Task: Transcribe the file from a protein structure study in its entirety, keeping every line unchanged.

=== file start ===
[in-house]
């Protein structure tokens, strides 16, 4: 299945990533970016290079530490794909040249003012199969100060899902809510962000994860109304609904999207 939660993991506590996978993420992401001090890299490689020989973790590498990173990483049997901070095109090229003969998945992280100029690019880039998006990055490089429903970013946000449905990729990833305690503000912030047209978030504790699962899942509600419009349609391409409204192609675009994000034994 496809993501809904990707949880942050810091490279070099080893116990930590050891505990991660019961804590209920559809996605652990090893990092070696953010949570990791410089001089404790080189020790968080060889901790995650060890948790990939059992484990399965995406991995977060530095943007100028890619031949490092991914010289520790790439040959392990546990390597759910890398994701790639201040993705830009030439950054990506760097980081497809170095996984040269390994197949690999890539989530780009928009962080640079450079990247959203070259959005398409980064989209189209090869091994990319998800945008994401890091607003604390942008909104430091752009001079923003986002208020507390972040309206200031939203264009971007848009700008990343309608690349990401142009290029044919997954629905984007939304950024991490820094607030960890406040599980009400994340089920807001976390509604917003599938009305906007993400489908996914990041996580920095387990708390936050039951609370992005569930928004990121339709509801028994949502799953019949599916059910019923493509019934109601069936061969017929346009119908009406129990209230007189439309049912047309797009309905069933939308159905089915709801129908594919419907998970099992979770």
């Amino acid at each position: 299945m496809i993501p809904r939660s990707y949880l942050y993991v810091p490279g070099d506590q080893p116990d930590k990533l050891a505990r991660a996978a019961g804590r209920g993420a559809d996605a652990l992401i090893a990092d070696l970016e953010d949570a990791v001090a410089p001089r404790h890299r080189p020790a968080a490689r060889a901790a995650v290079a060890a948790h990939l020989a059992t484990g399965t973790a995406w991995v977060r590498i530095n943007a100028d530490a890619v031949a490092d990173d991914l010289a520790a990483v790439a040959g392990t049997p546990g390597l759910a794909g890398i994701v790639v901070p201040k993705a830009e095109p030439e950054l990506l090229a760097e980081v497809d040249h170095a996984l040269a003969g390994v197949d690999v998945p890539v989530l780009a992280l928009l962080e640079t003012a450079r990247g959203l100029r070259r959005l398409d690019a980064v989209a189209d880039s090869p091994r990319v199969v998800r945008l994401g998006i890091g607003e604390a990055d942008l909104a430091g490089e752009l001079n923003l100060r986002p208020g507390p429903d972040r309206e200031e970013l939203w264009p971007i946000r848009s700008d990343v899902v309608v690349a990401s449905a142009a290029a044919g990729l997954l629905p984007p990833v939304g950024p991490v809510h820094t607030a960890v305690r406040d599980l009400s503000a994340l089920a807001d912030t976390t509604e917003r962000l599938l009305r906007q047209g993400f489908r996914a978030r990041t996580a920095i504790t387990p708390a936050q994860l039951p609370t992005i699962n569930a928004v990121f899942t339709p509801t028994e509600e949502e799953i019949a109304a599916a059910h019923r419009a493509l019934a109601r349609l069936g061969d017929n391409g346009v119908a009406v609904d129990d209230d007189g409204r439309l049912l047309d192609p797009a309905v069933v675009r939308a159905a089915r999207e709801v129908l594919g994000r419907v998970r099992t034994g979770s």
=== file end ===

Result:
[in-house]
């Protein structure tokens, strides 16, 4: 299945990533970016290079530490794909040249003012199969100060899902809510962000994860109304609904999207 939660993991506590996978993420992401001090890299490689020989973790590498990173990483049997901070095109090229003969998945992280100029690019880039998006990055490089429903970013946000449905990729990833305690503000912030047209978030504790699962899942509600419009349609391409409204192609675009994000034994 496809993501809904990707949880942050810091490279070099080893116990930590050891505990991660019961804590209920559809996605652990090893990092070696953010949570990791410089001089404790080189020790968080060889901790995650060890948790990939059992484990399965995406991995977060530095943007100028890619031949490092991914010289520790790439040959392990546990390597759910890398994701790639201040993705830009030439950054990506760097980081497809170095996984040269390994197949690999890539989530780009928009962080640079450079990247959203070259959005398409980064989209189209090869091994990319998800945008994401890091607003604390942008909104430091752009001079923003986002208020507390972040309206200031939203264009971007848009700008990343309608690349990401142009290029044919997954629905984007939304950024991490820094607030960890406040599980009400994340089920807001976390509604917003599938009305906007993400489908996914990041996580920095387990708390936050039951609370992005569930928004990121339709509801028994949502799953019949599916059910019923493509019934109601069936061969017929346009119908009406129990209230007189439309049912047309797009309905069933939308159905089915709801129908594919419907998970099992979770």
């Amino acid at each position: 299945m496809i993501p809904r939660s990707y949880l942050y993991v810091p490279g070099d506590q080893p116990d930590k990533l050891a505990r991660a996978a019961g804590r209920g993420a559809d996605a652990l992401i090893a990092d070696l970016e953010d949570a990791v001090a410089p001089r404790h890299r080189p020790a968080a490689r060889a901790a995650v290079a060890a948790h990939l020989a059992t484990g399965t973790a995406w991995v977060r590498i530095n943007a100028d530490a890619v031949a490092d990173d991914l010289a520790a990483v790439a040959g392990t049997p546990g390597l759910a794909g890398i994701v790639v901070p201040k993705a830009e095109p030439e950054l990506l090229a760097e980081v497809d040249h170095a996984l040269a003969g390994v197949d690999v998945p890539v989530l780009a992280l928009l962080e640079t003012a450079r990247g959203l100029r070259r959005l398409d690019a980064v989209a189209d880039s090869p091994r990319v199969v998800r945008l994401g998006i890091g607003e604390a990055d942008l909104a430091g490089e752009l001079n923003l100060r986002p208020g507390p429903d972040r309206e200031e970013l939203w264009p971007i946000r848009s700008d990343v899902v309608v690349a990401s449905a142009a290029a044919g990729l997954l629905p984007p990833v939304g950024p991490v809510h820094t607030a960890v305690r406040d599980l009400s503000a994340l089920a807001d912030t976390t509604e917003r962000l599938l009305r906007q047209g993400f489908r996914a978030r990041t996580a920095i504790t387990p708390a936050q994860l039951p609370t992005i699962n569930a928004v990121f899942t339709p509801t028994e509600e949502e799953i019949a109304a599916a059910h019923r419009a493509l019934a109601r349609l069936g061969d017929n391409g346009v119908a009406v609904d129990d209230d007189g409204r439309l049912l047309d192609p797009a309905v069933v675009r939308a159905a089915r999207e709801v129908l594919g994000r419907v998970r099992t034994g979770s």